I dreamed I was wandering in the desert, a sea of golden sand.
I was dressed in a suit, in the style of the 1950s London Everyman -- black jacket, starched white shirt, and a bowler, though no shoes (a curse for a desert-walker!) or socks -- but very, amply, dishevelled, so not quite English at all.
I walked for two weeks, although I hadn't really walked for two weeks -- such a dream would be so very tedious -- but as the coarse grains began to thin beneath my feet and thickened into pufts of grass, I somehow knew intuitively, as if I had been briefed by my dreammaker, that I had been walking for such a period. It was not quite right, then -- but then again, such gross disrespect of reality is not also uncommon in dreams -- I suffered nothing more than very hot skin and a pounding desire for a cool drink of water.
A structure rose before me as I exited -- bizarrely, a resort, a holiday spot. It imitated the Hanging Gardens of Babylon, and had terrace upon terrace, built though not of stone but grey wood, the sort stripped of its natural colour by long years of weather and wear, salvaged for its flat, straight shape and still-sturdy strength, and rickety bamboo. Everything was in mad bloom -- magenta, violet, electric blue, fuschia, scarlet, orange -- from the most gargantuan blossoms to miniature flowerets, and gnarled storms of leaves and vines.
As I climbed up, wearily but strangely painlessly -- my scorched soles did not even ache -- I found myself walking past not only land greenery, but sea plants and creatures. Sleek fish with silver tails. Tiny turtles and black tadpoles. Enormous, warty sea cucumbers. Anemones -- curlicue, tube, Caribbean -- their colourful, translucent tentacles wavering back and forth in the water like dancers' arms.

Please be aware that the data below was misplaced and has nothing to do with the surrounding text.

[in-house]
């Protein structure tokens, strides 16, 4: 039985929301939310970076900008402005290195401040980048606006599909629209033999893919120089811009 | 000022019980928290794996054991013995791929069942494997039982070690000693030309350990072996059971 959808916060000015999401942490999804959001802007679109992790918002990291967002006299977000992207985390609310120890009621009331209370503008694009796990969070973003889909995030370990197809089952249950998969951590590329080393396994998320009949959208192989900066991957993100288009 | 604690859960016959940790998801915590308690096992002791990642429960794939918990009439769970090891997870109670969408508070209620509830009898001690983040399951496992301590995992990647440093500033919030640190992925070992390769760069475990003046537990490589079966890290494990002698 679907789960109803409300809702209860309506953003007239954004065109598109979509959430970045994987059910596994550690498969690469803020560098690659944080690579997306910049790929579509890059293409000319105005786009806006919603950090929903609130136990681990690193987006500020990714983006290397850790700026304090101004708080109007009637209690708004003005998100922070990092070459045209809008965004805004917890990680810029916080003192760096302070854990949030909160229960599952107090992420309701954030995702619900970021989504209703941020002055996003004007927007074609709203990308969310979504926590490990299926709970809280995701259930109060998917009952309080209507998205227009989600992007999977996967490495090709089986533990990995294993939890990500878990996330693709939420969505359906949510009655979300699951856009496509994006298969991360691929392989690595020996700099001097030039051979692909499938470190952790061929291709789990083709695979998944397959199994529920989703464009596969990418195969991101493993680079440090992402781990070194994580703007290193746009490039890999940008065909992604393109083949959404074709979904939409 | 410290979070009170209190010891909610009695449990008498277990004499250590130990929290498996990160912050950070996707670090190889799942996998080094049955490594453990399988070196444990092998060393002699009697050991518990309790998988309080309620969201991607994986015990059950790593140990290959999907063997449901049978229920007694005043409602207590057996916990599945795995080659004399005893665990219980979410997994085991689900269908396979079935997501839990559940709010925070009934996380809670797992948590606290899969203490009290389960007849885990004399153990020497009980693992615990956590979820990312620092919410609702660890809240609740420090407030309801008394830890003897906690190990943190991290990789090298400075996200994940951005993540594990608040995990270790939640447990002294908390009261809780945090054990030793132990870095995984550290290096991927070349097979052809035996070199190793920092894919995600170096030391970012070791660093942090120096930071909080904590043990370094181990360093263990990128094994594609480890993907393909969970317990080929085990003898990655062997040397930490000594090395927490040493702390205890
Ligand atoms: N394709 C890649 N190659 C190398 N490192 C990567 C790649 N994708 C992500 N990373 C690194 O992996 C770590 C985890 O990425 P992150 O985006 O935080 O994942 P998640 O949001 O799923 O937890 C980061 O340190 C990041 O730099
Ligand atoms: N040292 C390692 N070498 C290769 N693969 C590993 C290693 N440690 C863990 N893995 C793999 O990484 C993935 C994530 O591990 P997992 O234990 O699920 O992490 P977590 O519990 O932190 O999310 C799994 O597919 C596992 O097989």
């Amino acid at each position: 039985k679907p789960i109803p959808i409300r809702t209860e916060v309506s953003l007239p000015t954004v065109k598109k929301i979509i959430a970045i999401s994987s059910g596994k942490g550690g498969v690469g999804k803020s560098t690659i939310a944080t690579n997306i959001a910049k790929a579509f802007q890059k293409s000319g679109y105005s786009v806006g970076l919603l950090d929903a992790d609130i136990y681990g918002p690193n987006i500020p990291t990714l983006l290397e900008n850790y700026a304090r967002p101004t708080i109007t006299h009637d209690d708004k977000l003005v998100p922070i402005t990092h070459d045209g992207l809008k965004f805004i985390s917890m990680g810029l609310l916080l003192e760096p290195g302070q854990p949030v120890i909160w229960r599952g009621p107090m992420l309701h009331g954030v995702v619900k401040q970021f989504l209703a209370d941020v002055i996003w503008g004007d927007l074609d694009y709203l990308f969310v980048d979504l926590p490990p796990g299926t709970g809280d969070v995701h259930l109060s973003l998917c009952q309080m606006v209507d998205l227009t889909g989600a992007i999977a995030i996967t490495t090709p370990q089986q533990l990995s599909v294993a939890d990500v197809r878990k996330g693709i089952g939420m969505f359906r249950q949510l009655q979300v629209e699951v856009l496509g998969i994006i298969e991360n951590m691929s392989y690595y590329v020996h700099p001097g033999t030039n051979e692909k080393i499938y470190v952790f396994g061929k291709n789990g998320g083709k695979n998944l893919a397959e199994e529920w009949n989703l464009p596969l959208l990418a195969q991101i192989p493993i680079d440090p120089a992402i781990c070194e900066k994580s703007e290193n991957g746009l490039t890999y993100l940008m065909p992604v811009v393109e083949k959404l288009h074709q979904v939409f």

A young Indian boy -- a Sikh, by his look of the skilfully wrapped snowy white turban -- walked by me; he seemed one of the tenders of this marvellous garden. His legs were barely long enough to master the wide steps, so there were awkward drops in his gait. He was bare-chested, skinny, though not thin, and wore a bleached linen skirt. He gave me a look of mistrust so piercing that though I was his senior by ten or eleven years, I felt severely reproved.
The next moment I was settling by a window in a posh bar -- all tinkling glass and black Damasta marble and polished laughter -- with a margarita glass in hand. I was still in my wildly unkempt suit, despite the obvious dress code. I looked over a deep, still, pool that glimmered dark blue and gold, with the desert beyond blazing like honeyed glory -- my eyes still smarting from the shifts in light -- and savoured the cool, recirculated air on my cheeks.
posted at 8:05:20 pm
2. As "Americana" defines itself as artefacts of American culture, "Gloriana" consists of the artefacts of my culture.
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